The summer that officially ends this holiday weekend is the first in almost seven decades to pass without a couple of beloved Boise institutions. For the first time since 1953, a summer has ended without cannon balls, belly flops and squeals of delight at Lowell and South pools.
Both are showing their age. The city closed them because they need millions of dollars worth of repairs. Issues included dilapidated interiors, cracked asphalt and outdated supplies. Lowell also was found to have violations of the Americans with Disabilities Act.
For their patrons, it was a frustrating summer. The pools are popular as ever with the youthful denizens who flock to them. Kids who live in their neighborhoods count the days until they open for the summer.
I know because I once was one of them. Though lacking personal experience with South Pool, Lowell Pool was a short bike ride from my childhood home. For the kids in our neighborhood, it was the place to be on hot summer afternoons. We all but lived there.
Memorial Day weekend in those days meant two things. One was a trip to an aunt’s farm near Star to put flowers on the graves of ancestors buried in the cemetery there. A sumptuous picnic feast followed at Aunt Amy’s house.
The picnic was a prelude to the true beginning of summer. Long before dessert was served, my thoughts had turned to my friends who would be lined up at the entrance to Lowell Pool. We couldn’t get home from Star fast enough for me to join them.
Every kid in the neighborhood learned to swim in that pool. We were good swimmers, but for reasons that were never clear to us, the neighborhood mothers united in insisting that we all take swimming lessons at the YMCA. We protested, but they were adamant.
When the instructor at the Y promoted us from tadpoles to flying fish on the first day of class, our mothers relented and said we wouldn’t have to go any more. Armed with our newfound flying-fish status, we were back at Lowell every day from the pool’s opening at 1 p.m. until it closed at 5 p.m. for dinner.
It was a big deal to graduate from the low dive to the high dive. A big deal, and badge of honor. Kids who conquered the high dive walked a little taller. I don’t remember how many times I waited in the line, making it as far as the ladder before chickening out. And who could forget the first time actually making it to the diving board, high enough to see for blocks, summoning the courage to take the plunge. That I succeeded likely was due less to bravado than to jumping being the quickest way down.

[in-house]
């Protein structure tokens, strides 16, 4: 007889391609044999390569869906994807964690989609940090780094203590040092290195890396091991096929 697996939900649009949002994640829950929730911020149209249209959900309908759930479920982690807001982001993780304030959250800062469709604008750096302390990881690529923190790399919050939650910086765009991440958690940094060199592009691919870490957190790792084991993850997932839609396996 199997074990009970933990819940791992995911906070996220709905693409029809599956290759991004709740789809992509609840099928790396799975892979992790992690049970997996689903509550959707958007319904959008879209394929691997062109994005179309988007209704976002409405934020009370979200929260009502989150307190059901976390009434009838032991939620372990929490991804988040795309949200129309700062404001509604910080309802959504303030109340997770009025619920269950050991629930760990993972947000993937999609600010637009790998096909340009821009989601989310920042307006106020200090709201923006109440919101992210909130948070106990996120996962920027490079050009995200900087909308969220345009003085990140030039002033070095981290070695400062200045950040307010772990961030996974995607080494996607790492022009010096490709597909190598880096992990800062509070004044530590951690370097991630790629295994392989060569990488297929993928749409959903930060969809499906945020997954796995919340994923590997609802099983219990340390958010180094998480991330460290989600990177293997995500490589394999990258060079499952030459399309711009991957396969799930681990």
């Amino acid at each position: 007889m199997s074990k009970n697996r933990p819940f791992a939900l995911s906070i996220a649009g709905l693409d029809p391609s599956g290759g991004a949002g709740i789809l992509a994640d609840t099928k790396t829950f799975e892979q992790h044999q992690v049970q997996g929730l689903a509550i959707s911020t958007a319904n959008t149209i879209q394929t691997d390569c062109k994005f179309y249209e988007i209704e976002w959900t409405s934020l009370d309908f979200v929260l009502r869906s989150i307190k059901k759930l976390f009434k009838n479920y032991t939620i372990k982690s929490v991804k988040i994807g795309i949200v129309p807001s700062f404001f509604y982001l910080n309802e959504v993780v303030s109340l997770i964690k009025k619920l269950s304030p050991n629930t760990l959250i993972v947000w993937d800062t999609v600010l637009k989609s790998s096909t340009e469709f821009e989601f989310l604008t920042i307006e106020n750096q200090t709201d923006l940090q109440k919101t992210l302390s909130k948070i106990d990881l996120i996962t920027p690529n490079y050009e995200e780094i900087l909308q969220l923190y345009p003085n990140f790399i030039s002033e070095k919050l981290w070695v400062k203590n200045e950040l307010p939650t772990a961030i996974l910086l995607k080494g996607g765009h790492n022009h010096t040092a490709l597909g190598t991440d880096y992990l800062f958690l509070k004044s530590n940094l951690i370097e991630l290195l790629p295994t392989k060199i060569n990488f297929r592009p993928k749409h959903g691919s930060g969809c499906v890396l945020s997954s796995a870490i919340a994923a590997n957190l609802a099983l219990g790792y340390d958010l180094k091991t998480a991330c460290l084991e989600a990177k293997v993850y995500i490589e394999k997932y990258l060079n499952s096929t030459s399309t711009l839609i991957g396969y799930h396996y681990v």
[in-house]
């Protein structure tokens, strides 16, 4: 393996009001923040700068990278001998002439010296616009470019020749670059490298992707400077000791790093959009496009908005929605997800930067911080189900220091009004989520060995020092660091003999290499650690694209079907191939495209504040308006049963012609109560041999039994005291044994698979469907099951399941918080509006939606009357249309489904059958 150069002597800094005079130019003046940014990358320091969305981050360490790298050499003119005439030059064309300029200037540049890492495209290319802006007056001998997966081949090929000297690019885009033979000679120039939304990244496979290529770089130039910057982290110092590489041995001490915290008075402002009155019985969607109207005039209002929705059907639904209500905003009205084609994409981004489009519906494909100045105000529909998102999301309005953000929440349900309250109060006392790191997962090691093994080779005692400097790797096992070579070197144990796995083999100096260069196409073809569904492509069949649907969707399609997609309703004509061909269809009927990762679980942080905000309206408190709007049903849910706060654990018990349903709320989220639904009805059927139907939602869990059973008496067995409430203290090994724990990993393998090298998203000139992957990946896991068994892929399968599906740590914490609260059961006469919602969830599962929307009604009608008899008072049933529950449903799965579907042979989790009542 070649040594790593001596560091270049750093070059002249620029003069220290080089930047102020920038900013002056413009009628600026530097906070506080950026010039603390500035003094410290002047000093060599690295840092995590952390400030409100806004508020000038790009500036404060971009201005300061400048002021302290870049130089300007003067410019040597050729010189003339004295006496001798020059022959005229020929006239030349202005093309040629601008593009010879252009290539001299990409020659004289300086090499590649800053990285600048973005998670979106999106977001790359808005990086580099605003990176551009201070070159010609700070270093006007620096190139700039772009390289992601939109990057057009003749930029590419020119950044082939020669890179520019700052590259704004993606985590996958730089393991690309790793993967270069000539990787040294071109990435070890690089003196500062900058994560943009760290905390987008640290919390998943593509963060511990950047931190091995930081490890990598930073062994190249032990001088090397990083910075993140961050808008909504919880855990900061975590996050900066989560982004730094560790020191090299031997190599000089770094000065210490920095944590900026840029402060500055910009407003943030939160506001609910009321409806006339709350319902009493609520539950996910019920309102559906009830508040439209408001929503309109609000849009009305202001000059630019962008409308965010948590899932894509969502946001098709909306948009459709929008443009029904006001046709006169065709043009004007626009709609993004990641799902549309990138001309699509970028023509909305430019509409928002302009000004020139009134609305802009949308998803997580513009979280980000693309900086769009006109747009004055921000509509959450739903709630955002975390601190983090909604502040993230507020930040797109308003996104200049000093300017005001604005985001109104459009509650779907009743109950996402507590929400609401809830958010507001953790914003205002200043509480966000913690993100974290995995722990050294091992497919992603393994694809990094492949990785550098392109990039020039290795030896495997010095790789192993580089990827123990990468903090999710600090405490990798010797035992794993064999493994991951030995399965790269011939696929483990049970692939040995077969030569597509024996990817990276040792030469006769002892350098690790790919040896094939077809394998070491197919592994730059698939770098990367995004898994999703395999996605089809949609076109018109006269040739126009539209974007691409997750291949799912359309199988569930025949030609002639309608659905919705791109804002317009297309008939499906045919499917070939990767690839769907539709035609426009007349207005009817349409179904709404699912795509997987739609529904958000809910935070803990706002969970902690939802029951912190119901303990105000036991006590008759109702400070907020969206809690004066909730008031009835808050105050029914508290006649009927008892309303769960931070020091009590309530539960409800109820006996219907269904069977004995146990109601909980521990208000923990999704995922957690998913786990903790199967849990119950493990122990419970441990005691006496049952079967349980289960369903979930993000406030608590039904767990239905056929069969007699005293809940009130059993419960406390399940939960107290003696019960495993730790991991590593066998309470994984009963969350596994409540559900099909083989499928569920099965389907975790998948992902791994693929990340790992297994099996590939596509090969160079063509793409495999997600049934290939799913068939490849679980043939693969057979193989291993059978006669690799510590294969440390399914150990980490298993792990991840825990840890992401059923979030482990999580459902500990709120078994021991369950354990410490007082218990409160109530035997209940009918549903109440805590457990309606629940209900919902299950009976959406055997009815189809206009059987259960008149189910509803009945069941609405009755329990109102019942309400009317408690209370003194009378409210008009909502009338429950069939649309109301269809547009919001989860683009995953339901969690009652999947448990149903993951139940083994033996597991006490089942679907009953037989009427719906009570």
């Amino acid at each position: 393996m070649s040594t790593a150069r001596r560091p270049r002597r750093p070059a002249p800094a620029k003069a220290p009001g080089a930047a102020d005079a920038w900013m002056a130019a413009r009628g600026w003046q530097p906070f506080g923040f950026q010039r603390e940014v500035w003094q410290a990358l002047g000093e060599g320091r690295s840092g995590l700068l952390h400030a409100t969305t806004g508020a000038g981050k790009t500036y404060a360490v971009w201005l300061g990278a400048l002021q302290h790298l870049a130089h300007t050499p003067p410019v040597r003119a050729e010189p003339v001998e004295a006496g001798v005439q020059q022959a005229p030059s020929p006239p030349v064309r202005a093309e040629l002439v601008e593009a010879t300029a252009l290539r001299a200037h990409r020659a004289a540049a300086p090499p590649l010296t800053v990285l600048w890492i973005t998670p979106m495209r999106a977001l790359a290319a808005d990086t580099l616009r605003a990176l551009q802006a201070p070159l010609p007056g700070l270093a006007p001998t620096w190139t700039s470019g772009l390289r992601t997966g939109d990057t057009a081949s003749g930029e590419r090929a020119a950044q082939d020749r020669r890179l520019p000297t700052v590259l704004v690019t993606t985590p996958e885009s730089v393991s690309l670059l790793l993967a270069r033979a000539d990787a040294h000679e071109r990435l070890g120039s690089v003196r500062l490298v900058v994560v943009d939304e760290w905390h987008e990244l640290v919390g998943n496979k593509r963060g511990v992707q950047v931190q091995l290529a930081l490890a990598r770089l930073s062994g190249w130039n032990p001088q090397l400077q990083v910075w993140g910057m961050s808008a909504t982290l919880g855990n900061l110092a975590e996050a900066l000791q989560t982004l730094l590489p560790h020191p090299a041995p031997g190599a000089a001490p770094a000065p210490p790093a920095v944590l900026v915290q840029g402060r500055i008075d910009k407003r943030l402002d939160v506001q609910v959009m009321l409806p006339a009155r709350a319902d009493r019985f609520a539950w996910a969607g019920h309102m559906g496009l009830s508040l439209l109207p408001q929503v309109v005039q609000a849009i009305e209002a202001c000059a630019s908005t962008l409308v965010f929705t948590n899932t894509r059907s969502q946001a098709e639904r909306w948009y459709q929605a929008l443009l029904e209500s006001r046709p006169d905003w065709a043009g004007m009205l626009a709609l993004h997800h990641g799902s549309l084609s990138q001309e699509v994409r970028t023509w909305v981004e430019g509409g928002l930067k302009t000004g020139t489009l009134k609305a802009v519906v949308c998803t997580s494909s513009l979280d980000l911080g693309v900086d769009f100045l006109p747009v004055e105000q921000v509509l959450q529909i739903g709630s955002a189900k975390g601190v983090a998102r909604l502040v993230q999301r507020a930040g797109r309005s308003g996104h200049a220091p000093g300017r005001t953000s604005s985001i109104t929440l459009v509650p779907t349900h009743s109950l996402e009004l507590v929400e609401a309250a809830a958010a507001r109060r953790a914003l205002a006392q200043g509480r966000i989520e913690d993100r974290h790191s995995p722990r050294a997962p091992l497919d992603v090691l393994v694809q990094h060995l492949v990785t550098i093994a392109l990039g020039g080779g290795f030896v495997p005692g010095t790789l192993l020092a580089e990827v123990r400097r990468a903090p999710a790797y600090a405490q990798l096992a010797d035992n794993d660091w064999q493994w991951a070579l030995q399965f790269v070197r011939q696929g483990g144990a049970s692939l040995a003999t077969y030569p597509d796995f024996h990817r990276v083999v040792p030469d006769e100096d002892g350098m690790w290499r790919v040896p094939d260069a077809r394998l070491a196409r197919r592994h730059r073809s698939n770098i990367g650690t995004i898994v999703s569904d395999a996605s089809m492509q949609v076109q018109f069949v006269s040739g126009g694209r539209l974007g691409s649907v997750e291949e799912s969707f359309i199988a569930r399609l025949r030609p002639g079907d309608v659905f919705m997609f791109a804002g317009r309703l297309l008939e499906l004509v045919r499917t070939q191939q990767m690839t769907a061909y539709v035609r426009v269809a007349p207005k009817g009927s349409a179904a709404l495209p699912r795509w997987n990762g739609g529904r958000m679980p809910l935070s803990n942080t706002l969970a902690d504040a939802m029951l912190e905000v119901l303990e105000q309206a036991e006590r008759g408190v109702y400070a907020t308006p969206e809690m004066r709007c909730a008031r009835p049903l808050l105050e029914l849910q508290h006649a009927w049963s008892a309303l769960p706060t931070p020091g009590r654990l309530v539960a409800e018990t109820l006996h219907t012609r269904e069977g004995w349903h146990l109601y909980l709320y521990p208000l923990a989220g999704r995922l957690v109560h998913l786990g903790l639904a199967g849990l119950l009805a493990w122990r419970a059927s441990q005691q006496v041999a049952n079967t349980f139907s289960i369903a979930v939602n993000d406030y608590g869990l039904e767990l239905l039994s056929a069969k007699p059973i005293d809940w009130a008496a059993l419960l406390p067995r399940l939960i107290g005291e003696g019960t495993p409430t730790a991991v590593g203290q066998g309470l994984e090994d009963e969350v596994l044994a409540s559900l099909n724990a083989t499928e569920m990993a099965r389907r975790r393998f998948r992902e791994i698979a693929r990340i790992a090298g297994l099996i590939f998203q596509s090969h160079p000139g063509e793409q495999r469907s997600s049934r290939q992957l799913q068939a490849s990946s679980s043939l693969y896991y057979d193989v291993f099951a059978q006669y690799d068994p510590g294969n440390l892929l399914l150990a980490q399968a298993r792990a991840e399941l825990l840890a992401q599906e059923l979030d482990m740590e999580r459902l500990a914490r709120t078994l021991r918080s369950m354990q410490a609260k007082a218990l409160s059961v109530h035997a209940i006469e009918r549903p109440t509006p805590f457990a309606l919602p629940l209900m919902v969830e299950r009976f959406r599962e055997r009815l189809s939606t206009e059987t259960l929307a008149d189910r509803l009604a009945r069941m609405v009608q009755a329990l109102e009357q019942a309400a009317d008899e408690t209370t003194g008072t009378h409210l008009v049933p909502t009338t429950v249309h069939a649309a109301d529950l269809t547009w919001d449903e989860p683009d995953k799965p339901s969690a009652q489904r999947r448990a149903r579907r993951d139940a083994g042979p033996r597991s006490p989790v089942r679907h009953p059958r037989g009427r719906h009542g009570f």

Cannonballs required no such derring-do. All you had to do was run a few steps and leap, locking your hands around your knees to form the “cannonball” before hitting the water. This did not go over well with the lifeguards who got splashed while working on their tans.
Flirting with the lifeguards was another pastime. Even after all these years, I remember their names – Kip, Ruth and Carolyn. The flirting was to no avail, of course. The lifeguards were older and considered us obnoxious pests.
Just across the street from the pool was a drive-in restaurant. Hamburger Korner was the perfect place to go for a flavored Coke, a milkshake or a burger after working up an appetite in the pool. The specialty of the house was the Belly Buster, a double burger with special sauce and a slice of ham. Alas, the savory Belly Buster and Hamburger Korner itself are memories now.
The pool was such a kid magnet that a friend and I tried to sneak in before its official opening one year. From a vantage point on a limb of a nearby tree, it was possible to see that the pool had been filled. Climbing the wall to get to it was virtually impossible, however, which was probably a good thing. The water was so cold that that early in the year that we’d become ice sculptures.
For readers unfamiliar with them, the design of Lowell and South Pools is unusual. They’re above-ground pools with walls made of cinder blocks. You enter through a front door, pass through ground-level changing rooms and climb stairs to the pools themselves. That, according to Boise Parks and Recreation Director Doug Holloway, “affects the accessibility of the pools and contributes to the ADA violations.”
Replacing them with ground-level pools would improve access, but South and Lowell have “a storied history” and “a unique attachment for anyone who grew up swimming in them,” Holloway said.
Besides having a place in the hearts of those who used them, the pools are rarities – and becoming rarer all the time. Only about 100 were built, by the Wesley Blintz Co., between 1919 and the 1960s. Fewer than 20 still survive. Some, according to the Wesley Blintz website, have been renovated while others are “nearly unrecognizable ruins.”
The city is asking for opinions from the public on what should be done with the pools. With Lowell and South comprising a significant percentage of those still standing anywhere in the country, it would make sense to renovate them for their historical value. And as someone who knew Lowell Pool as a beloved neighborhood hangout, I’d love to see it repaired and brought up to code.
If that’s too expensive, ground-level pools would be an alternative. Either way, it would be a shame for the pools to stay closed for a second summer. Kids don’t care why they aren’t open. They just want to swim. And when you’re a kid, two summers without a pool is forever.